An old scrapbook shows faded pictures of my dad’s family back in Bell County, Kentucky. The “hollers.” They were well enough educated. Grandmother Gertrude (Bailey) Howard, and her eldest son Carl, were school teachers. They were well enough dressed, but the kids ran barefoot, except for special occasions. They were well enough fed (but no one was fat). They were healthy enough, and happy enough.
Grandfather Jacob Elijah Howard owned sufficient property to support a couple of sharecroppers. He kept the usual range of small farm livestock, and a fair-sized orchard. He planted corn, sweet potatoes, and potatoes. He’d catch blacksnakes to put in the old log granary to keep rodents and other pests down.
Life wasn’t easy, but Jacob provided for his family, and everyone pitched in.
They smoked hams, canned all sorts of things, rendered lard, tanned skins, and shoed horses, oxen, and mules. They mended fences, went hunting, caught fish, and hired help. And Grandmother? For special occasions, Grandmother baked Bible Cake.
Now, I don’t suppose many family recipes for Bible Cake, also known as Scripture Cake, Hallelujah Cake, or Old Testament Cake, were the same. The brides would have received the recipe from their mothers-in-law, consisting of quotes from the Old Testament, mischievously passed on to encourage baking prowess, and instill piety.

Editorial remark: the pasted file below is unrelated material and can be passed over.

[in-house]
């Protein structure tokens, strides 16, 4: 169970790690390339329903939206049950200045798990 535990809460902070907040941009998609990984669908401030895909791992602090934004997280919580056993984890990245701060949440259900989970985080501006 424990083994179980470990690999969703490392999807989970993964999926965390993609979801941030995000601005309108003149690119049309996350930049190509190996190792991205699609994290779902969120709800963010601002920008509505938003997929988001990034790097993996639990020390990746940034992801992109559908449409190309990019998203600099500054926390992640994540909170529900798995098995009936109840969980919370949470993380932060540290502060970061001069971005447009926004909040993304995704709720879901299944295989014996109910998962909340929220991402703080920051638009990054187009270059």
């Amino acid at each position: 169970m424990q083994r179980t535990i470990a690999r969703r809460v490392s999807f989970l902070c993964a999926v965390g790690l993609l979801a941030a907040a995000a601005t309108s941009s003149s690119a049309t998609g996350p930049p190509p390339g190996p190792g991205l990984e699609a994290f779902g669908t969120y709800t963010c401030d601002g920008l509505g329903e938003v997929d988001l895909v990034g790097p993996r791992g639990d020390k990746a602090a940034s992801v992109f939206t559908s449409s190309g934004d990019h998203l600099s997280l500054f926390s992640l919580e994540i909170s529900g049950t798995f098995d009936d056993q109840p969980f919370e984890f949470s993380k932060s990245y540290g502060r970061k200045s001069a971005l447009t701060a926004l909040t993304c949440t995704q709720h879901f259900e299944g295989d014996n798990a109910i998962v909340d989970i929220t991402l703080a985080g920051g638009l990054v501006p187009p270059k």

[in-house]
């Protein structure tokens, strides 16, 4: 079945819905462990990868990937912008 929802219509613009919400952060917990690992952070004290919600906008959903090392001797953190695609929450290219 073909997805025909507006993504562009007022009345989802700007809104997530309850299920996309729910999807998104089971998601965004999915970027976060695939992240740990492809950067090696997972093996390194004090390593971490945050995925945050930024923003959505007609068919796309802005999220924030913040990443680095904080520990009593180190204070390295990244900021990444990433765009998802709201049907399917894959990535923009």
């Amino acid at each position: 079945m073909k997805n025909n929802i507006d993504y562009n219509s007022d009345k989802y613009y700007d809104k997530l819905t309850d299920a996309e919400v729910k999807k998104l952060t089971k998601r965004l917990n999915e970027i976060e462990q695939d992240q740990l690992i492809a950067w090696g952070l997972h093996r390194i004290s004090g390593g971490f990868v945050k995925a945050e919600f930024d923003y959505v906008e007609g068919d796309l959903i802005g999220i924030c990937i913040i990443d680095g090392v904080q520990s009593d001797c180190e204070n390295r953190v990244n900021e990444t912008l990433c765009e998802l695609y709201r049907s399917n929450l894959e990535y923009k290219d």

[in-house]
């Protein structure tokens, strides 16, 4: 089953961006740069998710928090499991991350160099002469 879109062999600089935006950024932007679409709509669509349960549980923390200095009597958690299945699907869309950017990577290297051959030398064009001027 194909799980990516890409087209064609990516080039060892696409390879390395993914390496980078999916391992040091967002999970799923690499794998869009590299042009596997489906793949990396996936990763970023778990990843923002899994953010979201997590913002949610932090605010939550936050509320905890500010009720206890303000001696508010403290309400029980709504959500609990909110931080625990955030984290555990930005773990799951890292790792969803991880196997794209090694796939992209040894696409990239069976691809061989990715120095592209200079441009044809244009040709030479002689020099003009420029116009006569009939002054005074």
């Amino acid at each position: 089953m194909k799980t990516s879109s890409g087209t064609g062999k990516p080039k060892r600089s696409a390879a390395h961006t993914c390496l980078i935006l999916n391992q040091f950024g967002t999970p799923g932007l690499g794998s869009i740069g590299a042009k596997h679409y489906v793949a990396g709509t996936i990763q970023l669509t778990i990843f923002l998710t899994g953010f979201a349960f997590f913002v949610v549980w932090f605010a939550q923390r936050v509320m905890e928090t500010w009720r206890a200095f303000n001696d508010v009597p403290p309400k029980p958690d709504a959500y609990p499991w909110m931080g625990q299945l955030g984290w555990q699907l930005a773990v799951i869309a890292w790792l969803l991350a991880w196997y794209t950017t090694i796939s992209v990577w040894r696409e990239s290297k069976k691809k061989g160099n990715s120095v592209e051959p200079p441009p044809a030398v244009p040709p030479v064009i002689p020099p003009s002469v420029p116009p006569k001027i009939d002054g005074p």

Gertrude got her version from Jake’s mother, Great-Grandmother Sarah Mandy (Coldiron) Howard, who got her recipe from Great-Great-Grandmother Mahala (Brock) Howard. Now, Sarah was a devout Catholic, married into a family of devoted Baptists. She accepted the gift graciously, and once settled in, began puzzling out the ingredients she’d need. Which, of course explains the evolution of this uniquely Howard recipe for Bible Cake. Back in those days, Catholics weren’t actually encouraged to read the Scriptures on their own. Those that did tended to concentrate on the New Testament. Protestants, and particularly Baptists, on the other hand, tended to read the heck out of their bibles, particularly the Old Testament, and particularly in the piney woods.
Great-Grandmother applied herself to King James and solved the riddle, as generations of brides had done before her. But in her case, on each successive baking, a bit more of the New Testament was folded in. Eventually, Amos gave way to Luke (leavening), Leviticus to Mark (salt), Judges to Peter (milk), and Samuel to Matthew (honey).
After World War I, part of a major diaspora from the mountain hollers, Grandfather Jacob, Grandmother Gertrude, and their eight kids left the old homestead and headed west. Then the Great Depression, and World War II. Traditions faltered.
After World War II, their youngest son, George Calloway Howard, married Georgia May — my parents. It was up to Aunt Sarah May, my dad’s oldest sister, to pass down her version of
4 ½ cups 1 Kings 4:22
1 cup Peter 2:2
1 cup Genesis 43:11
2 cups Jeremiah 6:20
2 cups 1 Samuel 30:12
2 cups Nahum 3:12
2 tablespoons Matthew 3:4
1 teaspoon Mark 9:50
6 Jeremiah 17:11
½ cup Judges 4:19
2 teaspoons Luke 13:21
2 cups Numbers 17:8